|EPA 1994 Toxics Release Inventory
Public Data Release, Appendix A:
Questions and Answers
Q36 What is materials accounting?
A Materials accounting is a tool that tracks the use and flow of chemicals through manufacturing processes. Data elements that may be considered part of a materials accounting program could include: quantity of chemical brought on-site, quantity of chemical produced on-site, quantity of chemical consumed in the manufacturing process, quantity of chemical contained in product, quantity of chemical contained in waste.
Q37 Why is EPA interested in expanding TRI to collect materials accounting information under EPCRA?
A Communities and public interest groups have indicated to EPA that there are gaps in existing Right-to-Know information and that materials accounting information would be useful, not only to them, but to the government and industry itself. These groups believe that materials accounting data, in the hands of the public, would provide information that would aid in studies on a variety of issues including, but not limited to, trend information on chemical use patterns, the quantity of toxics in products, worker health and safety issues, and promoting and tracking pollution prevention activities.
Q38 What are the concerns voiced about the collection of materials accounting information under EPCRA?
A The most common concerns about the collection of materials accounting information voiced to EPA include the potential loss of confidential business information to competitors, whether EPA has the legislative authority to collect this type of information, and the public's ability to interpret and use this type of information. The basic need for the collection and public dissemination of chemical use information has been questioned by some stakeholders. Some people believe that the collection of materials accounting data would cause duplicative reporting because some industrial facilities may already be required to report this or similar information under other environmental statutes. Industry spokespersons are also concerned that a materials accounting program would impose an excessive reporting burden to industry.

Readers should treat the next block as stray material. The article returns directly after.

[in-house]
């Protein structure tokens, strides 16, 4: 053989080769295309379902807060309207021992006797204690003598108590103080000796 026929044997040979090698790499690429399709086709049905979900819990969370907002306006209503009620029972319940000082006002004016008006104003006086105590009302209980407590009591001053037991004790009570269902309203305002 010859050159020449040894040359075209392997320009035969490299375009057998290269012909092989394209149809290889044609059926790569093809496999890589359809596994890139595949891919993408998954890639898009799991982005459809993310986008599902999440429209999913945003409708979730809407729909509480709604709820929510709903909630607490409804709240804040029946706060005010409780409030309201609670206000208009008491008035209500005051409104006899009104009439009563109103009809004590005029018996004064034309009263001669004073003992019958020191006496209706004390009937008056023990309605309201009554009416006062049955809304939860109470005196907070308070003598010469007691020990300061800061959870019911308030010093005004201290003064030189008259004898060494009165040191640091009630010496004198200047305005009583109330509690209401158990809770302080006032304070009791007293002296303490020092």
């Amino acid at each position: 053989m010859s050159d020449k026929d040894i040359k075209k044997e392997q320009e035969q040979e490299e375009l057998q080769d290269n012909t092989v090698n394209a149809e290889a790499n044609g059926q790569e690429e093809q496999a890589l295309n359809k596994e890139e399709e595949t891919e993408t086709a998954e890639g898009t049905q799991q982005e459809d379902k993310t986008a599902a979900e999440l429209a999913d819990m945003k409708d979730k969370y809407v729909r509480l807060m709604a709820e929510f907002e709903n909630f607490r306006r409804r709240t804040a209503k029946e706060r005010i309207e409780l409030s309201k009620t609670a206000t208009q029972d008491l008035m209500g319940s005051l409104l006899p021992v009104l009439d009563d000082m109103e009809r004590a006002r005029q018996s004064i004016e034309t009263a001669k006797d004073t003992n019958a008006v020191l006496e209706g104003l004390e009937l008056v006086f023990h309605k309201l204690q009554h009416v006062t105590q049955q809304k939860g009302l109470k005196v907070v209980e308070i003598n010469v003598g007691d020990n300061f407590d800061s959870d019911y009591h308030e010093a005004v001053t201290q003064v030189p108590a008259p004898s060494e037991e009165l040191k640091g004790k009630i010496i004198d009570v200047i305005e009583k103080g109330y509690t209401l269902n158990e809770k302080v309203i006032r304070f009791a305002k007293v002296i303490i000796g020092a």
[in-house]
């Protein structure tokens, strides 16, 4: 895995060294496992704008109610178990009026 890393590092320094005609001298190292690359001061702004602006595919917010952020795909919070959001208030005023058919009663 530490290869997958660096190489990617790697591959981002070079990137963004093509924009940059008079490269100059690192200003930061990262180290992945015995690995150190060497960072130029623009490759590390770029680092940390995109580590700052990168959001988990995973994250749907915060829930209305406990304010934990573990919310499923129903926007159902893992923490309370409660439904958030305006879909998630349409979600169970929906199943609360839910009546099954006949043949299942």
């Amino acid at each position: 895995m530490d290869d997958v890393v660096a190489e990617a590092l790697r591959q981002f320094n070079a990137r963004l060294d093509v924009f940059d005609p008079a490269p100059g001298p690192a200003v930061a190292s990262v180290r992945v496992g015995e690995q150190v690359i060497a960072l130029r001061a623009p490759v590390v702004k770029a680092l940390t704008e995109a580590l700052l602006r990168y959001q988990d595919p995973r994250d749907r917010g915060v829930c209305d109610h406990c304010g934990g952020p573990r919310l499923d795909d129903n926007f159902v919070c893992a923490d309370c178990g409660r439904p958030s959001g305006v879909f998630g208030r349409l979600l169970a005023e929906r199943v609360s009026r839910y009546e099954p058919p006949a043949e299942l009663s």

Q39 Does EPA plan to expand the reporting requirements to include the collection of materials accounting information? Does EPA expect to come out with a proposed rule for the implementation of a materials accounting program?
A EPA is committed to strengthening the public's Right-toKnow. EPA is presently examining the issues related to the collection and dissemination of materials accounting information to determine if there are data gaps that could be filled by expansion of TRI. Two public meetings have been held on this topic, in September 1994 and in October 1995. After reviewing the comments from these meetings, EPA has developed steps for further analyses. For example, EPA will evaluate the two state programs (New Jersey and Massachusetts) that already collect materials accounting information; existing, internal EPA databases for overlap of relevant materials accounting information; the potential to collect occupational health and safety information; and concerns about potential loss of confidential business information as a result of reporting.
EPA is still examining the issues surrounding a materials accounting program. As the benefits and concerns are studied and assessed, EPA will report back to the public with its plans on this issue.
Source: USEPA 1994 Toxics Release Inventory Public Data Release (EPA 745-R-96-002, June 1996).
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